MLB’s Field of Dreams Game Shot with 4K Sony Equipment

The recently broadcast Yankees versus White Sox Field of Dreams Game from Iowa was shot using Sony 4K cameras.

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Bringing the make-believe of Hollywood into the real world, Sony Professional helped Fox Sports and Major League Baseball (MLB) turn Field of Dreams into a reality.  

Recently the New York Yankees played the Chicago White Sox in a field located on a farm in Iowa just like the popular Kevin Costner movie from 1989. Bringing the game to life through the latest video technologies, Fox Sports with support from Sony Professional delivered viewers a 4K broadcast that provided the nostalgia that baseball was hoping to tap into for the event.

According to the Los Angeles Times, between the nostalgia of the Field of Dreams backdrop and the 4K broadcast from Fox Sports, the 9-8 White Sox win was the most-watched MLB game since 2005, averaging just under 6 million viewers based on live-plus-same-day figures announced by Neilson.

Sony Professional 4K Cameras Keep Pace with Field of Dreams Game Action

Addressing what could be a troublesome issue with broadcasting live sports such as the Field of Dreams game, Rob Willox, director of marketing for Sony Electronics, says Fox Sports utilized a range of cameras, along with wireless technologies, and other equipment to ensure the broadcast matched the level of intensity displayed by the players. 

“We build our cameras on a platform that allows them to perform several different functions.  We have essentially the same camera for use as a Point of View or “Box” camera, which can be used on robotics or a stabilization mount, as you see with people following players on the field, to get ‘up close and personal.’  We also have shoulder cameras for that traditional role, but those same cameras also can be housed in a long-lens adapter for long zoom lenses and larger viewfinders at fixed positions,” explains Willox. 

“With a special side panel adapter, Sony cameras can accommodate an internal wireless system that allows free roaming of cameras, in a small and well-balanced package.  We also have a variety of 35mm and full-frame solutions, including the Venice Cinematography camera that can be integrated into a broadcast and soon a full shoulder style S35mm system that perfectly integrates with our other system cameras.  We will also soon have a drone system that is capable of carrying Sony’s Alpha series cameras.  If you can dream up a camera requirement, we likely can fulfill it.”

During the Field of Dreams game broadcast Fox Sports used Sony Professional HDC-4300, HDC-5500, HDC-P50 and HDC-P31 cameras, and according to Willox, the choice of cameras was made entirely by the broadcaster. 

Willox points out that since Fox Sports has used Sony Pro’s HDC-4300 for a number of years, and the broadcaster’s familiarity with the 4K HDR camera was a natural choice for the game. Willox notes the broadcast of the game did require products that could provide not only 4K and HDR, but also high-frame rates.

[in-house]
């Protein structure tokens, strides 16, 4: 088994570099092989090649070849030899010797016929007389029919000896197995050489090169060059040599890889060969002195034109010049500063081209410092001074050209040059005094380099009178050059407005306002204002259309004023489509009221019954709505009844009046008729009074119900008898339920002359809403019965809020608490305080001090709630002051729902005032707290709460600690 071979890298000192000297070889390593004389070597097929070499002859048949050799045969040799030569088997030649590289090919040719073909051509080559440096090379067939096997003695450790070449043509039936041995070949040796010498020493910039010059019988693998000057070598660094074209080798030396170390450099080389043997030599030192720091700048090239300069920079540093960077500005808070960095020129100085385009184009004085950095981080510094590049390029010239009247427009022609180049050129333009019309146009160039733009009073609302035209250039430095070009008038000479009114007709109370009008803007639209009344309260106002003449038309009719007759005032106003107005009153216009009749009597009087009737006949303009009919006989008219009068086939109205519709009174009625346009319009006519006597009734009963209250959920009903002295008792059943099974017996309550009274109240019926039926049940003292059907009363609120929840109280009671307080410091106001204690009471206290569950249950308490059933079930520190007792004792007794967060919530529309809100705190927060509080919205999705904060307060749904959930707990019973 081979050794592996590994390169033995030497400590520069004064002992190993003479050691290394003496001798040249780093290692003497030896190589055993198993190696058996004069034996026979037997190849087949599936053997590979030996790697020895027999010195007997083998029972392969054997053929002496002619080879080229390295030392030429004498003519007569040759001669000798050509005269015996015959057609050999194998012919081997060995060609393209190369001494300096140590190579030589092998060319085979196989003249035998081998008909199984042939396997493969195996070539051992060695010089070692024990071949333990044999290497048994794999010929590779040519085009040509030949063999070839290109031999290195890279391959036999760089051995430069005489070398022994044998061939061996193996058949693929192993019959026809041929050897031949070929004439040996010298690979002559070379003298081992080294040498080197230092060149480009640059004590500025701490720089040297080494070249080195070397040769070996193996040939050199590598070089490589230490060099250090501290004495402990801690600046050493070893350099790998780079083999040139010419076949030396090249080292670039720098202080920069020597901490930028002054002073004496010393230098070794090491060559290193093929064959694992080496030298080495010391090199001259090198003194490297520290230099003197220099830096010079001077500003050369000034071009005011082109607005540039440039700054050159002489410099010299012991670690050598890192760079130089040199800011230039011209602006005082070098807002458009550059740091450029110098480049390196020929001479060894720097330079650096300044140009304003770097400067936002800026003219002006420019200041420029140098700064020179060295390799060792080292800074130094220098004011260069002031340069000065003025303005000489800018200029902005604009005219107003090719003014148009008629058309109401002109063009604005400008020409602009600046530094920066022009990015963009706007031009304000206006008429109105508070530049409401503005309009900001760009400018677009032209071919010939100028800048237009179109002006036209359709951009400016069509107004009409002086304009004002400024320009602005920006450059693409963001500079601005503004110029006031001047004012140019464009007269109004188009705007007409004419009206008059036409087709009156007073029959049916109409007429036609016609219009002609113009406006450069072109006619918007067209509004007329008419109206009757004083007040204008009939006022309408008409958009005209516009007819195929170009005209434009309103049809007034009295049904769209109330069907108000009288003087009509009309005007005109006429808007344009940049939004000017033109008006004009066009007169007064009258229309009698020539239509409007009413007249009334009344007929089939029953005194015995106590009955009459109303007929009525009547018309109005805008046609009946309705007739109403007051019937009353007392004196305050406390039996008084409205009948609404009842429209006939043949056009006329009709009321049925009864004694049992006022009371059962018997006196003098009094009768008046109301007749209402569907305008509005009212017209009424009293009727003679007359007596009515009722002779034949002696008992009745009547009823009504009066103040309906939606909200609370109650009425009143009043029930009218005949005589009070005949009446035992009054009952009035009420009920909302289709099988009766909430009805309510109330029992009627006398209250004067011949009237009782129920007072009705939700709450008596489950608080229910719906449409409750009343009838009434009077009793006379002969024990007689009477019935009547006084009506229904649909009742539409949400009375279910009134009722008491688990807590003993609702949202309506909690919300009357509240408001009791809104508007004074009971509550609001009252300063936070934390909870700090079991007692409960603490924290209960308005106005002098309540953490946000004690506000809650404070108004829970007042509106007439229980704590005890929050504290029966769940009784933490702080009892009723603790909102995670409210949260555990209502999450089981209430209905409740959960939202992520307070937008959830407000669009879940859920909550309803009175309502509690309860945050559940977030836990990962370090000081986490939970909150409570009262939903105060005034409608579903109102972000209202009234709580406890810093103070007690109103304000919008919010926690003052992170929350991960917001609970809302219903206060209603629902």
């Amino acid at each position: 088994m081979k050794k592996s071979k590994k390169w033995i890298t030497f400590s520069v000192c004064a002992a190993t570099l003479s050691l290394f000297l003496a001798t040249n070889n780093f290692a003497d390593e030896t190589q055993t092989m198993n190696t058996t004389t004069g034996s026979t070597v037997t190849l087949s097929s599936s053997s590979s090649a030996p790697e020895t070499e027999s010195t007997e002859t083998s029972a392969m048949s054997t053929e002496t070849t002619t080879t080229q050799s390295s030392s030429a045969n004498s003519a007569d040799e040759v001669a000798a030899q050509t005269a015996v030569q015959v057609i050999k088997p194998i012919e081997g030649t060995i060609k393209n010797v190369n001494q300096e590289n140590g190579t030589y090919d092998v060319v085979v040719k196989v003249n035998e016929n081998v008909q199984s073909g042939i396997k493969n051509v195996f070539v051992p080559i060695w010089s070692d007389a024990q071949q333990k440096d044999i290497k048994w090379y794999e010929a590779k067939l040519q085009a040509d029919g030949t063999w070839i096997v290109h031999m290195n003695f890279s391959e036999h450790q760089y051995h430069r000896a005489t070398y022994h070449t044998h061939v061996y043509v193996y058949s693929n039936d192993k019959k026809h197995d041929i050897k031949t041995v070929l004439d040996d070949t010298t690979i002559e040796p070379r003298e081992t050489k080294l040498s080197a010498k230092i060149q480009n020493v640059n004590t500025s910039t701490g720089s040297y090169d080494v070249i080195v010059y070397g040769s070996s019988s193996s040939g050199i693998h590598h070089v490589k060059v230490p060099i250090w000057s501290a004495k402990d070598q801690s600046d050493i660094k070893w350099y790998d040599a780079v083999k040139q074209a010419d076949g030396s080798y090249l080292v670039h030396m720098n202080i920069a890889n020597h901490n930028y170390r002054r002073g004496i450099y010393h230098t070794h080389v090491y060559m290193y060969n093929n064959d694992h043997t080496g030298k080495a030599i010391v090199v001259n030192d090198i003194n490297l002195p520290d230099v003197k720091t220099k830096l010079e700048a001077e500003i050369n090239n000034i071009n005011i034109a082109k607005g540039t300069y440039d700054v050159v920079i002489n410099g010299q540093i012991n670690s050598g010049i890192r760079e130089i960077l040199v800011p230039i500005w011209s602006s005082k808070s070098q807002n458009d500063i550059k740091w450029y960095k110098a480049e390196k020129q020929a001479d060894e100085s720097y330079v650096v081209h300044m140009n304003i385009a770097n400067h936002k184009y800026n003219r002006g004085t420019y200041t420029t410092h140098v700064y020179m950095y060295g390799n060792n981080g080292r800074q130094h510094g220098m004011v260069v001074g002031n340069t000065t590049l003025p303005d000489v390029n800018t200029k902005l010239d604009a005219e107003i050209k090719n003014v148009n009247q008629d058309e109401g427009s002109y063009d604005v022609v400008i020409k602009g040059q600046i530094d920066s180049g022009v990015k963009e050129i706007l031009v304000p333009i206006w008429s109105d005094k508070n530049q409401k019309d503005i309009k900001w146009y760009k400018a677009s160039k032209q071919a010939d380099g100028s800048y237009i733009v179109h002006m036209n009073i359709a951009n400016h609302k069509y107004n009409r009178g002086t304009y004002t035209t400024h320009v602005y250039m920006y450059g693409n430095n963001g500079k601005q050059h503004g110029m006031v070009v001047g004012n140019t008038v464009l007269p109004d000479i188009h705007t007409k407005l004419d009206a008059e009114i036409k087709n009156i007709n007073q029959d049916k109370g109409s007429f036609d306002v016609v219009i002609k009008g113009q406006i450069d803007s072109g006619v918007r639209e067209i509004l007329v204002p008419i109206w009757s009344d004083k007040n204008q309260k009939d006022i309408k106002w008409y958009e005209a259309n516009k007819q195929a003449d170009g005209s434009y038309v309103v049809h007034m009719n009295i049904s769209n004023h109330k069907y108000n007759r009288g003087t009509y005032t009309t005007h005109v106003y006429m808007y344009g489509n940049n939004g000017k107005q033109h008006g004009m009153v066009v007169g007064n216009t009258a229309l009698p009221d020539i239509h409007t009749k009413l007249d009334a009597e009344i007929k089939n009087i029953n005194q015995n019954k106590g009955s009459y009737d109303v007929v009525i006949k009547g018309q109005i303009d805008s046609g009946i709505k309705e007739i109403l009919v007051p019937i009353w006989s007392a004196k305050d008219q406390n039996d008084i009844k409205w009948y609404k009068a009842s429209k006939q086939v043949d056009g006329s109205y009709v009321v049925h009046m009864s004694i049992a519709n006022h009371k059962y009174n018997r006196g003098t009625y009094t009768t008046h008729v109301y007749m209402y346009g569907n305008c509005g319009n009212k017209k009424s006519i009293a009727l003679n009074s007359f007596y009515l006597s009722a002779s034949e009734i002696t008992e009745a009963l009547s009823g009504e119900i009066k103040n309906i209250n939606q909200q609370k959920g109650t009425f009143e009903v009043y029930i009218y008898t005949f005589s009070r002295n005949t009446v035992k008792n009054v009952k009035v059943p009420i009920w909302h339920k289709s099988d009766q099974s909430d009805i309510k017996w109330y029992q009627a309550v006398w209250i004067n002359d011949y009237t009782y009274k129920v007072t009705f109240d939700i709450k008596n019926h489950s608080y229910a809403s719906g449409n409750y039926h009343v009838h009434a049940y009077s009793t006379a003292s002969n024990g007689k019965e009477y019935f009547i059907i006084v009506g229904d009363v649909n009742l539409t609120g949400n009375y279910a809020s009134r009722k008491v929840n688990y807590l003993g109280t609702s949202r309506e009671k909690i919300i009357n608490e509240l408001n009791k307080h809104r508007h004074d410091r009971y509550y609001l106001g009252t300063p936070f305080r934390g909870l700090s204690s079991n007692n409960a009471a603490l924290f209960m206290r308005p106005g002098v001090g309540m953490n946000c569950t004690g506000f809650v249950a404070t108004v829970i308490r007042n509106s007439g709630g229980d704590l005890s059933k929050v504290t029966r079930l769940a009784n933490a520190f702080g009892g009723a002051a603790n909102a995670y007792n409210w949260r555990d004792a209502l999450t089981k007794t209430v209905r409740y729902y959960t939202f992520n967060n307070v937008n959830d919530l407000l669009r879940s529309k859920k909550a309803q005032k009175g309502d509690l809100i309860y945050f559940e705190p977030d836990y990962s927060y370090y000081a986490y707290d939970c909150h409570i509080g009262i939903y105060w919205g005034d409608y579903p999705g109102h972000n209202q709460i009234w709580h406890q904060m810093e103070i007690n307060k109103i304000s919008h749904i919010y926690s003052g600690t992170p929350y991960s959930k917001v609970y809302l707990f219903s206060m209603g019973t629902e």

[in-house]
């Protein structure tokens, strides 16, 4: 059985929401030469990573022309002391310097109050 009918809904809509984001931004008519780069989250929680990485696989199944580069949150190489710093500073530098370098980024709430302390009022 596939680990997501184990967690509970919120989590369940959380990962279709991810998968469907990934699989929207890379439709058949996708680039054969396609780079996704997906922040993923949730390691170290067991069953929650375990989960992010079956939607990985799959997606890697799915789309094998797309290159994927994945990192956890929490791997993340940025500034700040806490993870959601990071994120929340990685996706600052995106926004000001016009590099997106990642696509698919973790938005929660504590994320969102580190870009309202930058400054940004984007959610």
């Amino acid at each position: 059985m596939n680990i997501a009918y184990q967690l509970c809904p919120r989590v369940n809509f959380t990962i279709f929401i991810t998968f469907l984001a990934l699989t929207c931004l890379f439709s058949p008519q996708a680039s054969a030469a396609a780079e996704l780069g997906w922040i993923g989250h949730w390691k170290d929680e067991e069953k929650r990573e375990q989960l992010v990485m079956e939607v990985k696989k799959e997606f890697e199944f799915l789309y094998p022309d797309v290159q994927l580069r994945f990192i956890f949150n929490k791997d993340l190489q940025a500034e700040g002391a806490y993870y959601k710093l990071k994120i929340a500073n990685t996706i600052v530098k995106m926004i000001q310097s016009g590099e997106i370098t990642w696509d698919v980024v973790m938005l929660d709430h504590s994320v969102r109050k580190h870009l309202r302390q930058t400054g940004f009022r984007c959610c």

Augmenting the HDC-4300, the broadcast also employed Sony Pro’s HDC-5500, which offers users a high-performance 4K camera that’s at home in the middle of a sports broadcast. 

“The HDC-5500 is, in our opinion, the absolute highest quality replay system available, with 8X 1080 60P capability.  That camera, along with our HDC-4800 16x HFR camera have really become the backbone of replay storytelling,” he comments.   

“The HDC-P50 Box system also provides HDR/SDR and 6x High Frame Rate out of a very compact package.  Again, the production required multiple formats and the P50 can achieve those while operating on a small robotics system. The P31 is a very cost effective 2/3-inch system that does 1080 60P simultaneous HDR and SDR in those positions where high frame rates are not required.”

Looking ahead, Willox admits that sports are a challenge to broadcast in 4K, but continuing advancements with camera technologies are helping to usher in a new era of high-quality TV sports broadcasts. 

“I think it’s an evolution. There are a number of considerations for a 4K broadcast.  Almost all of our cameras and camcorders are 4K, HDR and HFR capable. We have 4K servers and switchers.  We have a family of 4K monitors and switchers, as well as a 4K replay system.  We have 4K IP infrastructure and many other key building blocks that are 4K capable,” emphasizes Willox. 

“However, 4K presents 8x the current bandwidth and storage requirements vs HD [high definition].  You also have to simulcast the HD SDR broadcast to your traditional audience on top of the 4K production. There are several different steps in getting a signal from the site to the living room that need to be considered.  Some infrastructures and steps are more 4K friendly than others.  It can be done and there are regular 4K broadcasts and specialty services. Certainly, the public is quite enamored with 4K. Can you even purchase a non 4K television over 55 inches these days?”

About the Author

Robert Archer
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Robert Archer:

Bob is an audio enthusiast who has written about consumer electronics for various publications within Massachusetts before joining the staff of CE Pro in 2000. Bob is THX Level I certified, and he's also taken classes from the Imaging Science Foundation (ISF) and Home Acoustics Alliance (HAA). Bob has also served as the technology editor for CE Pro's sister publication Commercial Integrator. In his personal time beyond his family, he's studied guitar and music theory at Sarrin Music Studios in Wakefield, Mass., and he also studies Kyokushin karate at 5 Dragons and Brazilian jiu-jitsu at Binda Brazilian Jiu Jitsu.

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